Chad Hughes


Urban highways cause significant air, water, and soil pollution that disproportionately harm low-income and nonwhite residents. Many urban highways are reaching the end of their useful life and would be extremely expensive to repair or replace. Cities around the world have removed urban highways to improve environmental outcomes and to avoid wasteful spending.

While these teardowns have improved local and regional environmental quality and local traffic congestion, they have also led to increased land values near the retired rights of way. Without anti-displacement efforts, there is a risk that the very people who have been most harmed by urban highways will not be able to afford to remain in their neighborhoods once the highways have been removed. One potential anti-displacement measure would be to build a significant supply of affordable housing on any retired highway right of way. Cities and states already own this land, so local or state policymakers would be able to build more affordable and deeply affordable housing than is typically possible given high land costs in American cities. Removing a portion of a city’s highway system represents a unique opportunity to simultaneously improve environmental outcomes and counter the affordable housing crisis.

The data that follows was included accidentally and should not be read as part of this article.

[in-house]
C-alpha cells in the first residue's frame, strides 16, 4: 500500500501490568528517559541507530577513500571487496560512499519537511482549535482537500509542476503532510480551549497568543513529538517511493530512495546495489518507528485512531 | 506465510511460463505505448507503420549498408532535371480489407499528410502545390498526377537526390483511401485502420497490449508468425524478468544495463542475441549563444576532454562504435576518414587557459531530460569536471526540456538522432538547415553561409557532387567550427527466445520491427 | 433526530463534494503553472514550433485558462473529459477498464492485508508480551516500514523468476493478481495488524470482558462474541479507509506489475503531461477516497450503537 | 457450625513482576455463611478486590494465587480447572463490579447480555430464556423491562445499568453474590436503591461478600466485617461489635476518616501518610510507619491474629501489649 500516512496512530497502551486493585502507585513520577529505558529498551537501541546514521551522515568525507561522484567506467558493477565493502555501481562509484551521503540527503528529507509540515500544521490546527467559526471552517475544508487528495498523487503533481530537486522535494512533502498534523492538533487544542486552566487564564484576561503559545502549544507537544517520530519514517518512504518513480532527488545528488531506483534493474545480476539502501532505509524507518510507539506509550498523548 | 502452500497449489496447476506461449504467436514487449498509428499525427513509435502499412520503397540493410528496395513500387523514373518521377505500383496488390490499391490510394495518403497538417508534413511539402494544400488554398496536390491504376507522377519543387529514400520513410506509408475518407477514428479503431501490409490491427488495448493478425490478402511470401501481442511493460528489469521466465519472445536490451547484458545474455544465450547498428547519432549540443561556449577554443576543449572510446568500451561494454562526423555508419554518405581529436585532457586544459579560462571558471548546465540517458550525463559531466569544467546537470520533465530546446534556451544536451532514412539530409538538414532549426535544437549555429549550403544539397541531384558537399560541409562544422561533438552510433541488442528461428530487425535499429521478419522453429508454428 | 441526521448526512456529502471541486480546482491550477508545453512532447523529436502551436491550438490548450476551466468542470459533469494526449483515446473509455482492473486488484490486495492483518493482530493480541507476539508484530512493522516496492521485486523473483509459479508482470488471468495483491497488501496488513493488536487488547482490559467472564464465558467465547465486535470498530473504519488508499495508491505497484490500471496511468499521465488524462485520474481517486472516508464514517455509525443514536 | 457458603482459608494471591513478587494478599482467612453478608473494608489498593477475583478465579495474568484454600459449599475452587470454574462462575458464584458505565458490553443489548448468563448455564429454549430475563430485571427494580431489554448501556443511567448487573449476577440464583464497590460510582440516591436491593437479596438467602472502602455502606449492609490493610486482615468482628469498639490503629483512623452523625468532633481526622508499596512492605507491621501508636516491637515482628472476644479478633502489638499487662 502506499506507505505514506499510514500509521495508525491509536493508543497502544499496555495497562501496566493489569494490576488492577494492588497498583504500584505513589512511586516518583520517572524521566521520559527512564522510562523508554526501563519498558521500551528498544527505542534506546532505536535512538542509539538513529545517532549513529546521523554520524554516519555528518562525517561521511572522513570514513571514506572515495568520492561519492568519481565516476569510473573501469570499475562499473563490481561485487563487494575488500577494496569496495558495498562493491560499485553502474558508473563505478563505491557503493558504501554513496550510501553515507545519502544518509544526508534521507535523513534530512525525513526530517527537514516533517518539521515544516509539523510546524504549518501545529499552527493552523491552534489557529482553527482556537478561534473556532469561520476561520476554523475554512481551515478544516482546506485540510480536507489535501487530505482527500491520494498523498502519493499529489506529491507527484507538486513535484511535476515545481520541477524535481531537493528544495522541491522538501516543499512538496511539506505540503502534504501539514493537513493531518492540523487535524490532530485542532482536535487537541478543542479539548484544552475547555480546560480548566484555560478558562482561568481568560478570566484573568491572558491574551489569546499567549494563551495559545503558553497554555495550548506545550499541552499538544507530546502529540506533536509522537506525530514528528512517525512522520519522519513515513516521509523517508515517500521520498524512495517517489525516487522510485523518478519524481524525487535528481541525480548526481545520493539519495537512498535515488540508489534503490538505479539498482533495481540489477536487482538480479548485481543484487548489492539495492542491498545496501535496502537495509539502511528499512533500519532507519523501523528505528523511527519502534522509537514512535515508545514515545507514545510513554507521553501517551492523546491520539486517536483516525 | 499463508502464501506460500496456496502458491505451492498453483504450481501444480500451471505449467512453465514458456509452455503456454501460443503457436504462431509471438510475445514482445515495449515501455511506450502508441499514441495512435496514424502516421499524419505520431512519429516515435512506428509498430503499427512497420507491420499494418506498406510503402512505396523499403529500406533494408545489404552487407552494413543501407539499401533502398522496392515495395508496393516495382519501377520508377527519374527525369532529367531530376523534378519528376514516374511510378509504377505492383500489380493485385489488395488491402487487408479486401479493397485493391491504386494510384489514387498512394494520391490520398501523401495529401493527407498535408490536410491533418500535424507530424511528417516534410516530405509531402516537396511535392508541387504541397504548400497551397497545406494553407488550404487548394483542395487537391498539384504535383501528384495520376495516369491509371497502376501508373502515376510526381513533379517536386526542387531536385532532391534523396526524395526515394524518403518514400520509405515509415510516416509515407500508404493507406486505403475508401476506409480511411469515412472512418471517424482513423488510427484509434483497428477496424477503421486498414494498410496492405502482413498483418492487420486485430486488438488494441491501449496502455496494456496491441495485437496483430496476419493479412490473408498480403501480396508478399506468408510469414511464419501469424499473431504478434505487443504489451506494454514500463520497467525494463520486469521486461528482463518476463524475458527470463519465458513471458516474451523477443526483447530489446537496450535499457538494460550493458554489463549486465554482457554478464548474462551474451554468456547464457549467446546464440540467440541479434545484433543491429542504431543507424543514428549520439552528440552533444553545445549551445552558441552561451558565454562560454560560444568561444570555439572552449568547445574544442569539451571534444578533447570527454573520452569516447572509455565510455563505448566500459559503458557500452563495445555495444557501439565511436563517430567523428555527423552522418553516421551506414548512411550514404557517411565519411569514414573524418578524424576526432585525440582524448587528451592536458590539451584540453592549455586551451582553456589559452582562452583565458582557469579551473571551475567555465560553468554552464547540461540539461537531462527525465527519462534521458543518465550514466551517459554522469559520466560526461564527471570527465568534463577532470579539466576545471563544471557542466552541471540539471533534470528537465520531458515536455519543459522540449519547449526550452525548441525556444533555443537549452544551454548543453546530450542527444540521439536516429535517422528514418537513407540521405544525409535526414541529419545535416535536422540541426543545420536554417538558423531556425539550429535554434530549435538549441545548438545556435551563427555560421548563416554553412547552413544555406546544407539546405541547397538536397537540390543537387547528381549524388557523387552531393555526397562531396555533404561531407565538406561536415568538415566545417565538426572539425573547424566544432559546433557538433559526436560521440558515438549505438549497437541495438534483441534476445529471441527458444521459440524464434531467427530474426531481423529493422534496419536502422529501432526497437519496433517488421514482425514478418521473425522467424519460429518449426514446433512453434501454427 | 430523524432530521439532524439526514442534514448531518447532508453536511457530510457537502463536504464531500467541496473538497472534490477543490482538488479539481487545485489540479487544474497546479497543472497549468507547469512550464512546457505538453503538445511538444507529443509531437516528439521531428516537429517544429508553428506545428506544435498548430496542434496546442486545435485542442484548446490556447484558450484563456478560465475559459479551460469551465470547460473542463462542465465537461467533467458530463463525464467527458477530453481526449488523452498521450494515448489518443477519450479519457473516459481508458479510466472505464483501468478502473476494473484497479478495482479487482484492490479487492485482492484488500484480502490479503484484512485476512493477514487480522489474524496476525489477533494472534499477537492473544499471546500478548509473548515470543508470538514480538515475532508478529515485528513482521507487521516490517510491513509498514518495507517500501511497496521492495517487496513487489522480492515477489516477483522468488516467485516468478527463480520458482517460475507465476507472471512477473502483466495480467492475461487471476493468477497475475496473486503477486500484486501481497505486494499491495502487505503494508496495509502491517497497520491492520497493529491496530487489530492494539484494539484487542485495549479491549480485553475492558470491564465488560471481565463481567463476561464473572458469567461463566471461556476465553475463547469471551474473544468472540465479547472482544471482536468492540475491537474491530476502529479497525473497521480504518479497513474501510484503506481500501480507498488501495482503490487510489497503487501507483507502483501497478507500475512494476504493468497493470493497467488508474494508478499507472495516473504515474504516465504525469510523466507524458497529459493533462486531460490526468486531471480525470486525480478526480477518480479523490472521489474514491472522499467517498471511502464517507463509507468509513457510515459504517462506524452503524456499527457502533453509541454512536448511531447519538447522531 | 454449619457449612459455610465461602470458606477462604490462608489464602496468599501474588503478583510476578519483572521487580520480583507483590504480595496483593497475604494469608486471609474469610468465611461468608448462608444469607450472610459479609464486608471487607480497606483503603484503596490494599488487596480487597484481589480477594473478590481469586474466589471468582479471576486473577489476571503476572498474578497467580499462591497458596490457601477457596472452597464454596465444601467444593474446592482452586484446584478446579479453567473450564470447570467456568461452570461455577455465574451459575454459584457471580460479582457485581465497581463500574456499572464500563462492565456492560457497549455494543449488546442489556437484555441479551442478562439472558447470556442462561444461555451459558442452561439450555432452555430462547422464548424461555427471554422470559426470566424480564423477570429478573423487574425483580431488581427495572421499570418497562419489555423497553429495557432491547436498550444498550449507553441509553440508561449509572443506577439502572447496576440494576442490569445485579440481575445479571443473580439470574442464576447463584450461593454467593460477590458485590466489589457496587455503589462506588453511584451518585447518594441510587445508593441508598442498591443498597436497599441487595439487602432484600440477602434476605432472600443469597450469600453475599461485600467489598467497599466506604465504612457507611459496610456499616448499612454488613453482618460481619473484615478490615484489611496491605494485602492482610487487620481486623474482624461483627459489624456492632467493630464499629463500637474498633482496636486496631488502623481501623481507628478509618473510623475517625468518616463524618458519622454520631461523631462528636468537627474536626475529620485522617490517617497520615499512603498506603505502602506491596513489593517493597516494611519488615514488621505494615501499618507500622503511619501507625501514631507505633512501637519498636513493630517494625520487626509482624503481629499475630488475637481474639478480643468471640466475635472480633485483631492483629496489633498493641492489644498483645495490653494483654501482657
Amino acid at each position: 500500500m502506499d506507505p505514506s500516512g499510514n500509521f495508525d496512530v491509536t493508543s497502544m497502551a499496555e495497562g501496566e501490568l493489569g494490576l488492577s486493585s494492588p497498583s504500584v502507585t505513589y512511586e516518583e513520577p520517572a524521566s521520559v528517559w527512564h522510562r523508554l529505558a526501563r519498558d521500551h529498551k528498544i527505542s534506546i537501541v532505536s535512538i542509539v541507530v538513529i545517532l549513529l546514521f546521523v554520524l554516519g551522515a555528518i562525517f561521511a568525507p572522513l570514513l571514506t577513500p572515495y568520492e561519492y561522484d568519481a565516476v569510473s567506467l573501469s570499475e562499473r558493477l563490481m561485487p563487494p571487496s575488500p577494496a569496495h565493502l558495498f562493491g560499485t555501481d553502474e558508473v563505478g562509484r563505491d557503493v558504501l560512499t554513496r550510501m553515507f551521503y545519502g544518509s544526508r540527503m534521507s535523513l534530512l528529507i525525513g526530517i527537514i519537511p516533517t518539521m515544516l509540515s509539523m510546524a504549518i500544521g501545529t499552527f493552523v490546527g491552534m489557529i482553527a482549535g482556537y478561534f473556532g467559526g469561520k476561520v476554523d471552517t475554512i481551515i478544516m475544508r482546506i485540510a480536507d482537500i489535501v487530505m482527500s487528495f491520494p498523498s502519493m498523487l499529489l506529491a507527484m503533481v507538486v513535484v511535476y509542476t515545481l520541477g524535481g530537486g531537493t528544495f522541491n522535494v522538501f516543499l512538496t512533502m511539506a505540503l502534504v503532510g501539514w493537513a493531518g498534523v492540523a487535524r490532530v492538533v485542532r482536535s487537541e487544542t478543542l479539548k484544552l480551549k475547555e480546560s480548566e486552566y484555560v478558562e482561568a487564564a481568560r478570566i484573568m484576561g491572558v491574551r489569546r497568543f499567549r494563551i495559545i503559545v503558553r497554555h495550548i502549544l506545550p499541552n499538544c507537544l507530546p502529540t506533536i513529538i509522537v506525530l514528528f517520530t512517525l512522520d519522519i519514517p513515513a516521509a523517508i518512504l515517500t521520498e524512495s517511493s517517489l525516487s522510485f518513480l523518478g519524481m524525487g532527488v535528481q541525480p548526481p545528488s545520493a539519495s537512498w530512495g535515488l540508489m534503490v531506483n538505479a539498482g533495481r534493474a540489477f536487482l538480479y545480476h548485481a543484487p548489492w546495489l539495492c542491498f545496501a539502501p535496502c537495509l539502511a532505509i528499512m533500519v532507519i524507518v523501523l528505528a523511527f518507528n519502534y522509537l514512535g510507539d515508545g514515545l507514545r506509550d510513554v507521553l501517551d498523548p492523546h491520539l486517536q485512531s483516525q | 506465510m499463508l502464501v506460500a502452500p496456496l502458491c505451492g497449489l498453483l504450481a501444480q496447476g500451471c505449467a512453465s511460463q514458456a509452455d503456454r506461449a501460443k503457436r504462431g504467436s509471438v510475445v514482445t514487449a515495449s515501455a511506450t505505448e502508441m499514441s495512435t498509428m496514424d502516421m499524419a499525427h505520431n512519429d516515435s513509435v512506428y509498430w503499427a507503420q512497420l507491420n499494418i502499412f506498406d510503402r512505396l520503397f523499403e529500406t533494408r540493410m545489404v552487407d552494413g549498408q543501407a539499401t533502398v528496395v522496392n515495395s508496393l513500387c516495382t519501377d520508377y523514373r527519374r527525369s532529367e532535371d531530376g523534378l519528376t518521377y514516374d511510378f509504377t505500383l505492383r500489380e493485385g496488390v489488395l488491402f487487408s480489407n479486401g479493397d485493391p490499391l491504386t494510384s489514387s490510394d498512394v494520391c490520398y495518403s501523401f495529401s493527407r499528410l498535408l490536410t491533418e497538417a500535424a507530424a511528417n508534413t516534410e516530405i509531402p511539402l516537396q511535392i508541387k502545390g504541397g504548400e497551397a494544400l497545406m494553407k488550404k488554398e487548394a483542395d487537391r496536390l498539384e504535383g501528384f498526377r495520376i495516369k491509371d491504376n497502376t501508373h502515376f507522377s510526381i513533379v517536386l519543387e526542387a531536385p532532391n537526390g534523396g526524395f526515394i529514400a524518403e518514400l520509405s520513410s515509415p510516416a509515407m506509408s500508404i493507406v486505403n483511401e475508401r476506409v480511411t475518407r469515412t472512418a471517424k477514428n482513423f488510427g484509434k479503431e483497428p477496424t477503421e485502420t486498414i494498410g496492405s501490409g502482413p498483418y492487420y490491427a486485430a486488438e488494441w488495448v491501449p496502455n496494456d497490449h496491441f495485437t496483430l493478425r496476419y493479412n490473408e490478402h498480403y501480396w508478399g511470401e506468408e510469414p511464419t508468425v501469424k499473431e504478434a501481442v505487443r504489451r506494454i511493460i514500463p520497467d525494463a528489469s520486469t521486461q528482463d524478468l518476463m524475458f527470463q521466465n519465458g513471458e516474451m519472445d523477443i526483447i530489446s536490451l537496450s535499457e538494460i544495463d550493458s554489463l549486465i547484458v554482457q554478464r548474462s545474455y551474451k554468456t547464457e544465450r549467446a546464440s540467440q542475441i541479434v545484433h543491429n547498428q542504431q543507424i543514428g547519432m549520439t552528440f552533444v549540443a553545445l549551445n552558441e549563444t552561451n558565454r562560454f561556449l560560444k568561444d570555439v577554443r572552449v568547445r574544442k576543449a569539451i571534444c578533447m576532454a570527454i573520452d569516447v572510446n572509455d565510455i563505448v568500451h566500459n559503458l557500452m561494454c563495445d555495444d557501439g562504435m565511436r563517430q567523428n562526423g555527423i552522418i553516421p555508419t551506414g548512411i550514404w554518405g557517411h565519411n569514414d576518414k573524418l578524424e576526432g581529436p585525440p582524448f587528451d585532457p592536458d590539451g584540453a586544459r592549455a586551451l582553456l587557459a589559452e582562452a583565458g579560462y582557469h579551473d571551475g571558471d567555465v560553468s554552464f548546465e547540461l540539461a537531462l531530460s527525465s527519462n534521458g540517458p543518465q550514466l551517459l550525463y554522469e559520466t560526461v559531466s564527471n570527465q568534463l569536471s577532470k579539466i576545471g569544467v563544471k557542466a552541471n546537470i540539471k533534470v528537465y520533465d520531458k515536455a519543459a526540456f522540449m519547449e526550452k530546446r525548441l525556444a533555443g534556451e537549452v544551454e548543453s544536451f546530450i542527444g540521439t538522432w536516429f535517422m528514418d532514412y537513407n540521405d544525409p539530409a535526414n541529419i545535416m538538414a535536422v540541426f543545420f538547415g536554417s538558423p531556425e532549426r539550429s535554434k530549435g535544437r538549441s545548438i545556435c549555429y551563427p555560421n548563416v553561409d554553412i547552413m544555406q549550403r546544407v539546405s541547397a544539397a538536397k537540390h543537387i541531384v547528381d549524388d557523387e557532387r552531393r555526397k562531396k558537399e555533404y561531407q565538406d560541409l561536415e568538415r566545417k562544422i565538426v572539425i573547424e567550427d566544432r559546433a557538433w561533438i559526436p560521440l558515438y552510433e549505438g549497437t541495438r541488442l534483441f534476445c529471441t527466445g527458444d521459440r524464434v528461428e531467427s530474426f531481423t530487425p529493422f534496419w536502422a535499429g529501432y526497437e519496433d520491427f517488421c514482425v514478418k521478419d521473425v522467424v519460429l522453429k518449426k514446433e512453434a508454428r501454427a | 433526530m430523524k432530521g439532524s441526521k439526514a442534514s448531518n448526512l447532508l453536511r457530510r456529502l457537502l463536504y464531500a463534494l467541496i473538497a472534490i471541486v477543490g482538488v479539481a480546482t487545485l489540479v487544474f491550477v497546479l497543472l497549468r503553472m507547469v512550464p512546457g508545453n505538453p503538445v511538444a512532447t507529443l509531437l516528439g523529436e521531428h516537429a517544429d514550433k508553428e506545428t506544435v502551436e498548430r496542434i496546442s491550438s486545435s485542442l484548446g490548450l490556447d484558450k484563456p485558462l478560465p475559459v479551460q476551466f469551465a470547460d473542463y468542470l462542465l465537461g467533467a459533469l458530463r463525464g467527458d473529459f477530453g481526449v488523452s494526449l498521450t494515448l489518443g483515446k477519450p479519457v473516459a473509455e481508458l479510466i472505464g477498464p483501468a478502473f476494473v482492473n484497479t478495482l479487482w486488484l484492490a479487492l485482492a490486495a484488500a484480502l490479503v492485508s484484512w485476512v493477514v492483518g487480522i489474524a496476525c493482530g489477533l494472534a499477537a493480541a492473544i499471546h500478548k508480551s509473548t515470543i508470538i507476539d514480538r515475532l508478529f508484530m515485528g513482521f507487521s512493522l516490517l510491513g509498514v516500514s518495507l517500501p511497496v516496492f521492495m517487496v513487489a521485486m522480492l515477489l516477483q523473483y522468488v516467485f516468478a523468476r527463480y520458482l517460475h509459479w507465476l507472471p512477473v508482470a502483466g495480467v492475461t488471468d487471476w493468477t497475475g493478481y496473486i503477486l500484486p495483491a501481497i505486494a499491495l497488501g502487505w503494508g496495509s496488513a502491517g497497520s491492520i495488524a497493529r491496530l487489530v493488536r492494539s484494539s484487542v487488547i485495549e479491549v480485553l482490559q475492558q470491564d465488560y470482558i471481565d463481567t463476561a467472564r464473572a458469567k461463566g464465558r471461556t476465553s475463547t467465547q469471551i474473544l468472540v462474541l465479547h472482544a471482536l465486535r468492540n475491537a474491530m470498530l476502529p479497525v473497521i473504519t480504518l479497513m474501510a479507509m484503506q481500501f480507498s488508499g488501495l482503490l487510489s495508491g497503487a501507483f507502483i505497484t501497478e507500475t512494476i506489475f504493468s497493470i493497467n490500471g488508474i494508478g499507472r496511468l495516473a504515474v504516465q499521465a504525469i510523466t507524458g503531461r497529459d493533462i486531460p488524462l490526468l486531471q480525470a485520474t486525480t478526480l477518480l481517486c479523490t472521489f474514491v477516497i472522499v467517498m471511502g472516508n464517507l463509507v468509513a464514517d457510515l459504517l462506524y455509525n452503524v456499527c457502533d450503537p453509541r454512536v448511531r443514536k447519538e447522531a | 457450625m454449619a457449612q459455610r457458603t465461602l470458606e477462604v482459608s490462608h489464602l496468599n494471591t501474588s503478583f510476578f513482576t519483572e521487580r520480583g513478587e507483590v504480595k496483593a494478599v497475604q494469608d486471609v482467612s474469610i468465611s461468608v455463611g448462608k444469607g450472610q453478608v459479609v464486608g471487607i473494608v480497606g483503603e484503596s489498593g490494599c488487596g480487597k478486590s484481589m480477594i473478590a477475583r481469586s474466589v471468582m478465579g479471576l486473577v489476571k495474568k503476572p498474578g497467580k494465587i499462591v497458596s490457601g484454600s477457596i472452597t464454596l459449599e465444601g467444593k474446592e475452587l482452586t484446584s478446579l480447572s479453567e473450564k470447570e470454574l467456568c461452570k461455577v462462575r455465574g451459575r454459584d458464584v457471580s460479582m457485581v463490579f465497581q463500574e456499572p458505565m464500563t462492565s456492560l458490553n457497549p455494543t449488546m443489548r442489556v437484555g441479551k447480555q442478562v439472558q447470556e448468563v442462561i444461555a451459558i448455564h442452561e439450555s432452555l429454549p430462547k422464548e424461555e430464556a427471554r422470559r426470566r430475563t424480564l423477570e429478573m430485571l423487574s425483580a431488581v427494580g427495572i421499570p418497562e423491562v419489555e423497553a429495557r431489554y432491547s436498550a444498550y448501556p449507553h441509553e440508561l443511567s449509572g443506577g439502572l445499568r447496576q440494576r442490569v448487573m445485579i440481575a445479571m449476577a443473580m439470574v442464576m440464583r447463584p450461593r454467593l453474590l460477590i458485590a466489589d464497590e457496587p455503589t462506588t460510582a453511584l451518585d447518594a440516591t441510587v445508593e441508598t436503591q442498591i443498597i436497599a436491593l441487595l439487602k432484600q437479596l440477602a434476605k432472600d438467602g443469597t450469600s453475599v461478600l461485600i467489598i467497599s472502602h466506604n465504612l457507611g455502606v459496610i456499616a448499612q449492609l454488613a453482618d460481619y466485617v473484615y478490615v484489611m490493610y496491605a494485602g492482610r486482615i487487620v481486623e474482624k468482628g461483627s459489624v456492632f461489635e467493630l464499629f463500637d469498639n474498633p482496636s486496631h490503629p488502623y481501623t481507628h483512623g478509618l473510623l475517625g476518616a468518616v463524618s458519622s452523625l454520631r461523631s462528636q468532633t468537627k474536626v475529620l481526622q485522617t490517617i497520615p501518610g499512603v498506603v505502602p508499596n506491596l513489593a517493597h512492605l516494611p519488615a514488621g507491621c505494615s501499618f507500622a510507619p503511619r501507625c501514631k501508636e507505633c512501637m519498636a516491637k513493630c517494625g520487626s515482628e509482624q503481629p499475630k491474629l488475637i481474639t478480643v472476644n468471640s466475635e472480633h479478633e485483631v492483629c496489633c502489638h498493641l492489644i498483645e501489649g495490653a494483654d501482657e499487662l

This paper reviews the thicket of local, state, and federal laws that would be implicated if New York City and/or New York State undertook a project to replace a highway with affordable housing. City actors would be highly dependent on state and federal approval and would have to navigate the city’s arduous and politically charged land use review process. The governor of New York, however, has remarkable powers over state highways. The governor could unilaterally decommission any state-owned state highway, turn the right of way over to a state development authority, and then redevelop the right of way with affordable housing without going through the city’s land use review process or even adhering to local zoning.